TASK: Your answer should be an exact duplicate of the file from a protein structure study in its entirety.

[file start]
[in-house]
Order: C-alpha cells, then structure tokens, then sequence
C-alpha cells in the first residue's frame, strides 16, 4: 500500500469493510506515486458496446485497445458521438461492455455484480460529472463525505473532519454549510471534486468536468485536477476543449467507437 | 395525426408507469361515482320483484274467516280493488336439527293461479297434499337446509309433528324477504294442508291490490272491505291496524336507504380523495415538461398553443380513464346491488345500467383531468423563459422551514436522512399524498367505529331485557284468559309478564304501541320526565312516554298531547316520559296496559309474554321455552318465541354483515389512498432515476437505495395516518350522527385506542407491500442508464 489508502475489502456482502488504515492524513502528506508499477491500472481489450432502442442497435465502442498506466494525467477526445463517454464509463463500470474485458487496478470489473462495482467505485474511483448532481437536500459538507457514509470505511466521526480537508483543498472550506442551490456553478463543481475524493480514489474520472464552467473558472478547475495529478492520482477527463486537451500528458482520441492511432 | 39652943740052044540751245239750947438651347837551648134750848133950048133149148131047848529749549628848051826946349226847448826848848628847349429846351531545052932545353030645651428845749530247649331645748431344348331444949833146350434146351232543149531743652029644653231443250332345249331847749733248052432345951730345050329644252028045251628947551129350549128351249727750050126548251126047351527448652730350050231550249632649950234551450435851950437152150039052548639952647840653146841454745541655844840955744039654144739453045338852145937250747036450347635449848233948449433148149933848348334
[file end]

[in-house]
Order: C-alpha cells, then structure tokens, then sequence
C-alpha cells in the first residue's frame, strides 16, 4: 500500500469493510506515486458496446485497445458521438461492455455484480460529472463525505473532519454549510471534486468536468485536477476543449467507437 | 395525426408507469361515482320483484274467516280493488336439527293461479297434499337446509309433528324477504294442508291490490272491505291496524336507504380523495415538461398553443380513464346491488345500467383531468423563459422551514436522512399524498367505529331485557284468559309478564304501541320526565312516554298531547316520559296496559309474554321455552318465541354483515389512498432515476437505495395516518350522527385506542407491500442508464 489508502475489502456482502488504515492524513502528506508499477491500472481489450432502442442497435465502442498506466494525467477526445463517454464509463463500470474485458487496478470489473462495482467505485474511483448532481437536500459538507457514509470505511466521526480537508483543498472550506442551490456553478463543481475524493480514489474520472464552467473558472478547475495529478492520482477527463486537451500528458482520441492511432 | 39652943740052044540751245239750947438651347837551648134750848133950048133149148131047848529749549628848051826946349226847448826848848628847349429846351531545052932545353030645651428845749530247649331645748431344348331444949833146350434146351232543149531743652029644653231443250332345249331847749733248052432345951730345050329644252028045251628947551129350549128351249727750050126548251126047351527448652730350050231550249632649950234551450435851950437152150039052548639952647840653146841454745541655844840955744039654144739453045338852145937250747036450347635449848233948449433148149933848348334